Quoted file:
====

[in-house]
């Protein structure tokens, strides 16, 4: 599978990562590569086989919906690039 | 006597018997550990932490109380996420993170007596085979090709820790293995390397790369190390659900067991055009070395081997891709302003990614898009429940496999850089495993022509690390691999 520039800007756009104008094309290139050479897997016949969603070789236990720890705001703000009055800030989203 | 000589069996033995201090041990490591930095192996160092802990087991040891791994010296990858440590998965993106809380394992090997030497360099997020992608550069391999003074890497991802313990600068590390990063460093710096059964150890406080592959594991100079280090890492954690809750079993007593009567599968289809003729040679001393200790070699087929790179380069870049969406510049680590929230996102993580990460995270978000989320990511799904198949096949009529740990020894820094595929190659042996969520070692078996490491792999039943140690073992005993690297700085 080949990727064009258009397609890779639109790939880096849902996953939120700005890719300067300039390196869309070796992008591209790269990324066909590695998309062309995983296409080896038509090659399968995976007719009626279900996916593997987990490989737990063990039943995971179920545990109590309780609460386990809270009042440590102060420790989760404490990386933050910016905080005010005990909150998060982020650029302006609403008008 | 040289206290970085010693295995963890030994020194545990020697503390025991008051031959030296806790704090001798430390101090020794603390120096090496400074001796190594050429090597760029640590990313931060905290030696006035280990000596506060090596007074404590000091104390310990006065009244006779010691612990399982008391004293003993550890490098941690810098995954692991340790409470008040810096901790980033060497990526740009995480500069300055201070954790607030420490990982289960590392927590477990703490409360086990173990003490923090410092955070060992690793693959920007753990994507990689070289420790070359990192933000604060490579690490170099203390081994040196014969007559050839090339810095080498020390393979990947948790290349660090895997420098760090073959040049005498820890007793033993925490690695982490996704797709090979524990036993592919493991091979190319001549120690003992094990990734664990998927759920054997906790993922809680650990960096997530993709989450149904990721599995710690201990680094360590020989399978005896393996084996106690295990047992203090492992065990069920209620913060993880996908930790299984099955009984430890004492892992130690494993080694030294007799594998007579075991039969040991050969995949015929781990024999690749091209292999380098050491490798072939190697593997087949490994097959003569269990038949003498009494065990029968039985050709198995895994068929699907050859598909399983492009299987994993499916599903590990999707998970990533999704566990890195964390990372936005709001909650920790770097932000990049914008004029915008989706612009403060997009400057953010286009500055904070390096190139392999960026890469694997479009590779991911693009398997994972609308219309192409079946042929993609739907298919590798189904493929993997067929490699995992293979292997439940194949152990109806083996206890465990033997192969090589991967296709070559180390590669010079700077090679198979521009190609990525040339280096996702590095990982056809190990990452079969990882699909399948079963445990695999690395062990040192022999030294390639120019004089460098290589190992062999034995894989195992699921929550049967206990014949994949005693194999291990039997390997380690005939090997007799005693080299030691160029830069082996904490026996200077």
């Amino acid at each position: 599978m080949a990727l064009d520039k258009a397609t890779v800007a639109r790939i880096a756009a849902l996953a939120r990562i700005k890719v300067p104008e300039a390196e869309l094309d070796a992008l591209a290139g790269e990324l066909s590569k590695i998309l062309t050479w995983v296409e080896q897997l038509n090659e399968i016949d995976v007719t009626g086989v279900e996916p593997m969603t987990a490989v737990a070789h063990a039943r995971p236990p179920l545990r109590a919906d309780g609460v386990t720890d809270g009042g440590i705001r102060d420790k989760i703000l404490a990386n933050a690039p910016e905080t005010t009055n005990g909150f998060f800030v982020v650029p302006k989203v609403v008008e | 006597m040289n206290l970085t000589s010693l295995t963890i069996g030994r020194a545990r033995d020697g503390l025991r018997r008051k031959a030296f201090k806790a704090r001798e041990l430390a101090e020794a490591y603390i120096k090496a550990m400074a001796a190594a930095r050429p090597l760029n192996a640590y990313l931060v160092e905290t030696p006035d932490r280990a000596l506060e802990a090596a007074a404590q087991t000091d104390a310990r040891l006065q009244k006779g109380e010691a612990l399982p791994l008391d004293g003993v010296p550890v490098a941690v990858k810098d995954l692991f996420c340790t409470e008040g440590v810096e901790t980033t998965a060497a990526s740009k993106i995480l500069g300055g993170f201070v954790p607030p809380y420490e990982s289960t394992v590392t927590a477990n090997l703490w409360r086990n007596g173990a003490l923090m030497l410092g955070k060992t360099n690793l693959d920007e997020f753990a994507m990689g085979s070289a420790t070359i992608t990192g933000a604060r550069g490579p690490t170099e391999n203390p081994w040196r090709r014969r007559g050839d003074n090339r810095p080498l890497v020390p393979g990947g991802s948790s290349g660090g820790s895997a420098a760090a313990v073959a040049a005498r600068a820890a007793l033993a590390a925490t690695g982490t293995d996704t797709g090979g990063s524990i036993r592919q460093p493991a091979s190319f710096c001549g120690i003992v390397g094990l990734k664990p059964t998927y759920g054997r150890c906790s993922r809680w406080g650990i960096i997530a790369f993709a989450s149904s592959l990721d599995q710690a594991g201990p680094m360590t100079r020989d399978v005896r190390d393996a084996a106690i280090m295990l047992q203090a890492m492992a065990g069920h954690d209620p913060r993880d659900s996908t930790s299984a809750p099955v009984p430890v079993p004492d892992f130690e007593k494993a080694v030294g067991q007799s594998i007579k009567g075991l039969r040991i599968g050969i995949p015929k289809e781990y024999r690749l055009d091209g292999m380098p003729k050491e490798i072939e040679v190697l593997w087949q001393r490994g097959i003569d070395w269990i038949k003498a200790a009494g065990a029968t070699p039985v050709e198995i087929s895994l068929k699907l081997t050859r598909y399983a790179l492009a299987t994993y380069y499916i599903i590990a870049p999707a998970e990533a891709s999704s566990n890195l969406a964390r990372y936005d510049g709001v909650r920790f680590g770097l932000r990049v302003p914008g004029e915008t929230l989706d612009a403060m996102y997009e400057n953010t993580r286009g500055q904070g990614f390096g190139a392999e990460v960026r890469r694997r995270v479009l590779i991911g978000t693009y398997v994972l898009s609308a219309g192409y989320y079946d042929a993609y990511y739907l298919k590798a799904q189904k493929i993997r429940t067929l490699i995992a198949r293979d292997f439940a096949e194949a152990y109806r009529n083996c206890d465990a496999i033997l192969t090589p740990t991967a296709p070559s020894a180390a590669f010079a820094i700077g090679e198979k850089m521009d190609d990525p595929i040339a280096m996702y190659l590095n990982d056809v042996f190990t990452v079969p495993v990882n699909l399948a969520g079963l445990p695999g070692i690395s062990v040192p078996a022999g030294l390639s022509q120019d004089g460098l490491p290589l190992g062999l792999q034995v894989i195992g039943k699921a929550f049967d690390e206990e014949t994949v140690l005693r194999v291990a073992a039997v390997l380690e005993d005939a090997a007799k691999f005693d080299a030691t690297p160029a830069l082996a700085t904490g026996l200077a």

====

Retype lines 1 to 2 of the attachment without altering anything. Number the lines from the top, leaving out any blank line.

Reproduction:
[in-house]
């Protein structure tokens, strides 16, 4: 599978990562590569086989919906690039 | 006597018997550990932490109380996420993170007596085979090709820790293995390397790369190390659900067991055009070395081997891709302003990614898009429940496999850089495993022509690390691999 520039800007756009104008094309290139050479897997016949969603070789236990720890705001703000009055800030989203 | 000589069996033995201090041990490591930095192996160092802990087991040891791994010296990858440590998965993106809380394992090997030497360099997020992608550069391999003074890497991802313990600068590390990063460093710096059964150890406080592959594991100079280090890492954690809750079993007593009567599968289809003729040679001393200790070699087929790179380069870049969406510049680590929230996102993580990460995270978000989320990511799904198949096949009529740990020894820094595929190659042996969520070692078996490491792999039943140690073992005993690297700085 080949990727064009258009397609890779639109790939880096849902996953939120700005890719300067300039390196869309070796992008591209790269990324066909590695998309062309995983296409080896038509090659399968995976007719009626279900996916593997987990490989737990063990039943995971179920545990109590309780609460386990809270009042440590102060420790989760404490990386933050910016905080005010005990909150998060982020650029302006609403008008 | 040289206290970085010693295995963890030994020194545990020697503390025991008051031959030296806790704090001798430390101090020794603390120096090496400074001796190594050429090597760029640590990313931060905290030696006035280990000596506060090596007074404590000091104390310990006065009244006779010691612990399982008391004293003993550890490098941690810098995954692991340790409470008040810096901790980033060497990526740009995480500069300055201070954790607030420490990982289960590392927590477990703490409360086990173990003490923090410092955070060992690793693959920007753990994507990689070289420790070359990192933000604060490579690490170099203390081994040196014969007559050839090339810095080498020390393979990947948790290349660090895997420098760090073959040049005498820890007793033993925490690695982490996704797709090979524990036993592919493991091979190319001549120690003992094990990734664990998927759920054997906790993922809680650990960096997530993709989450149904990721599995710690201990680094360590020989399978005896393996084996106690295990047992203090492992065990069920209620913060993880996908930790299984099955009984430890004492892992130690494993080694030294007799594998007579075991039969040991050969995949015929781990024999690749091209292999380098050491490798072939190697593997087949490994097959003569269990038949003498009494065990029968039985050709198995895994068929699907050859598909399983492009299987994993499916599903590990999707998970990533999704566990890195964390990372936005709001909650920790770097932000990049914008004029915008989706612009403060997009400057953010286009500055904070390096190139392999960026890469694997479009590779991911693009398997994972609308219309192409079946042929993609739907298919590798189904493929993997067929490699995992293979292997439940194949152990109806083996206890465990033997192969090589991967296709070559180390590669010079700077090679198979521009190609990525040339280096996702590095990982056809190990990452079969990882699909399948079963445990695999690395062990040192022999030294390639120019004089460098290589190992062999034995894989195992699921929550049967206990014949994949005693194999291990039997390997380690005939090997007799005693080299030691160029830069082996904490026996200077």